“We do not have to let them take our people; we can fight. Already we are fighting them in the west. They would stamp out our faith – but we are not afraid. We fight them with all we have. The goddess is on our side, Your Highness, as is the morality of our cause: freedom and equality for all people! They think that those who lack certain kinds of strength are created and designed to be inferior. But we know better. We know we are all one – equals. Surely our goddesses and gods will fight for us in the great battle. Camulos, god of war, he shall be our champion!” proclaimed Linet with fire in her eyes.
“Camulos must hate the Romans for taking his city and claiming it as theirs. He must especially hate this temple to the dead emperor Claudius in his city. How can he fight for us while the temple still stands, while animals are killed and offered to this Claudius where once our people prayed to him?” asked Boudicca.
“All the more reason for him to support us and help us cleanse his city of Roman stench. We will re-dedicate it to him – when all of us are free.”
Just then a scream echoed in the forest. Drawing their swords, Linet and Boudicca charged towards the sound. By the time they reached the source all that could be seen was Prasutagus, his blood spilling into the ground – as if a year-king killed as an offering to the gods for his people. Prasutagus looked up, his eyes blurring, “Boudicca?”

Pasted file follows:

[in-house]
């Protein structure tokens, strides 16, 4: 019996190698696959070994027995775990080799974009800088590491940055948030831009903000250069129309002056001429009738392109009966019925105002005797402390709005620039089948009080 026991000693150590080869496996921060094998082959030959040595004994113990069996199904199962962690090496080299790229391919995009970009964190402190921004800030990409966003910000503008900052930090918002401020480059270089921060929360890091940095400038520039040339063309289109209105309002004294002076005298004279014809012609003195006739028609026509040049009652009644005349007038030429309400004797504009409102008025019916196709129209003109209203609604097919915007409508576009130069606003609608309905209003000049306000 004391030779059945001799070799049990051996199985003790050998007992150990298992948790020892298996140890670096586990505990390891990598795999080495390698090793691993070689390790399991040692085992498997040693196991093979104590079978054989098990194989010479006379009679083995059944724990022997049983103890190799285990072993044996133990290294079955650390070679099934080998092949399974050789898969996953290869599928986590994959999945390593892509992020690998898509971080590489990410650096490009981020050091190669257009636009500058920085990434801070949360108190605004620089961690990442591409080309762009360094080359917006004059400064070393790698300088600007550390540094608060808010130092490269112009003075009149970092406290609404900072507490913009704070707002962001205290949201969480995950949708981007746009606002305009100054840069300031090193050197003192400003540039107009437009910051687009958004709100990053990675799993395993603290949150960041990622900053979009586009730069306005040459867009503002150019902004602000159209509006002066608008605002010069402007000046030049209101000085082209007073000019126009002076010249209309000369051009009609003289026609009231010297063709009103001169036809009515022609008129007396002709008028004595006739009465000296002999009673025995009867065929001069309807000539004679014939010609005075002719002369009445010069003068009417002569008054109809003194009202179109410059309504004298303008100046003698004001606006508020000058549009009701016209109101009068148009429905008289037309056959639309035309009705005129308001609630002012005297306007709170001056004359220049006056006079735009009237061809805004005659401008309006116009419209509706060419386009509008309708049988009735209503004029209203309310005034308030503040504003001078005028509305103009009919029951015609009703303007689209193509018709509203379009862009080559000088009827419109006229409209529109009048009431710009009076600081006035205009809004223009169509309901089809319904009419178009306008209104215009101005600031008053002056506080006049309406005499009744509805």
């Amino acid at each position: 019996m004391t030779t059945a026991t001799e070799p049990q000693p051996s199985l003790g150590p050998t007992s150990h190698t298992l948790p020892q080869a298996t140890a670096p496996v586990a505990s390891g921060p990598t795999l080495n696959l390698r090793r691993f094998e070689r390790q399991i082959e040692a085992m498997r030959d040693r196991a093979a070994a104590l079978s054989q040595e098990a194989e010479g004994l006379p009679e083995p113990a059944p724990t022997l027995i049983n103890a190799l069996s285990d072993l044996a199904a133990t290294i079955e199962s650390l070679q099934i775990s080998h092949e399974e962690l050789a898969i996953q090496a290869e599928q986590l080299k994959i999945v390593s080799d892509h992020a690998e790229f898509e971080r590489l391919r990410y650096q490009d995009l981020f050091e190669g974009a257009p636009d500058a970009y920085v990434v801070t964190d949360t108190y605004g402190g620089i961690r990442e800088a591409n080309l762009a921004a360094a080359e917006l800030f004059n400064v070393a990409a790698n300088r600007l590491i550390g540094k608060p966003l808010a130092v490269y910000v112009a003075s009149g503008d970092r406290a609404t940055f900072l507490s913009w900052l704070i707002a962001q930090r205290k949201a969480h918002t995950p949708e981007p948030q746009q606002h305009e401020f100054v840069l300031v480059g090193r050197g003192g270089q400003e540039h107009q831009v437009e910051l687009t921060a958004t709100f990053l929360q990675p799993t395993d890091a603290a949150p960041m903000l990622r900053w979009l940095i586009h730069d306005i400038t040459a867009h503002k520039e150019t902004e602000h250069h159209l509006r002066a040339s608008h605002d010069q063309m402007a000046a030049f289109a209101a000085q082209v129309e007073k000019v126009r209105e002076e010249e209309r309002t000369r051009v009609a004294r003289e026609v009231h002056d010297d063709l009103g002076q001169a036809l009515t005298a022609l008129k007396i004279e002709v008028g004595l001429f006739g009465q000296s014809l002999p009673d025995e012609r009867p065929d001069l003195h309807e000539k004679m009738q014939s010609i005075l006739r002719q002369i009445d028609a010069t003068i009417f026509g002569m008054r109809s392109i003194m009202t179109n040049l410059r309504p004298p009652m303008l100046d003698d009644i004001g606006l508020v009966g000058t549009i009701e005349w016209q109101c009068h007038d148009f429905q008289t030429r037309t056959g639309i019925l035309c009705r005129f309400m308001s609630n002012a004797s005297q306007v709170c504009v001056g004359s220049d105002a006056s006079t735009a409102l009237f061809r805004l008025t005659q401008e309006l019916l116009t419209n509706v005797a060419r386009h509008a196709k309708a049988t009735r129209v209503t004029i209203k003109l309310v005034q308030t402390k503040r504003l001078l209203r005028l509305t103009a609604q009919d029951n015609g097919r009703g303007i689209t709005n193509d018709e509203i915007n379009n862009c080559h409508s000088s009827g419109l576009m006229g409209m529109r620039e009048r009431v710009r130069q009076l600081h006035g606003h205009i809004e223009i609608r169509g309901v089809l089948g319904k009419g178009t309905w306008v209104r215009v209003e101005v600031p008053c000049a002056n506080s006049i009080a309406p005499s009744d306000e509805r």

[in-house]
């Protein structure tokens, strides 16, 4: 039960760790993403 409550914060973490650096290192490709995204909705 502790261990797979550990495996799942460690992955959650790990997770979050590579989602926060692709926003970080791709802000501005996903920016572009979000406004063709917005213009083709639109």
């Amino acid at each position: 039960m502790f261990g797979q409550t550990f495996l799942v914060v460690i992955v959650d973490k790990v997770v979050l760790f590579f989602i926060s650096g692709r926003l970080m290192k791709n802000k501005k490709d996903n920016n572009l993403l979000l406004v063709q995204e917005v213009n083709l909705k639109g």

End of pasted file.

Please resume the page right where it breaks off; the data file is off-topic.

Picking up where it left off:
Boudicca knelt, weeping, the blood from his chest wound soaking her dress, “I am here.”
“A Roman – scout – I – surprised him.” gasped Prasutagus, trying in vain to tell his wife what happened, knowing the moment he died rage would fill her – rage against Rome.
Boudicca kissed him tenderly, “My love, do not leave me!” Prasutagus kissed her repeatedly, his eyes fixed on hers until they saw no more. Feeling his spirit leave his body, Boudicca wept, as if her entire life suddenly passed with him – at least for this moment. Finally, she rose, helping Linet carry him to their chariot. With a gentle nudge of the reigns the horses turned for home and the sad work ahead.
Several days later, war trumpets heralded the arrival of a group of twenty soldiers and five centurions dispatched from the Roman capital of Camulodunum, the once great capital of the Iceni’s southern neighbor, the Trinovantes. This was a relatively small force for the Romans to send, a sign that the Roman governor expected little trouble enforcing Prasutagus’ will and claiming the Iceni for Rome. At the head of this group marched Centurion Marcus Vetus, the son of a legionary born among his mother’s Aedui tribe near the Seine River. As he approached the fortification guarding Boudicca’s village, Boudicca could not help staring at the man who looked far more Aedui than Roman. Resolutely Boudicca intercepted him, “Who comes to the heart of the Iceni?”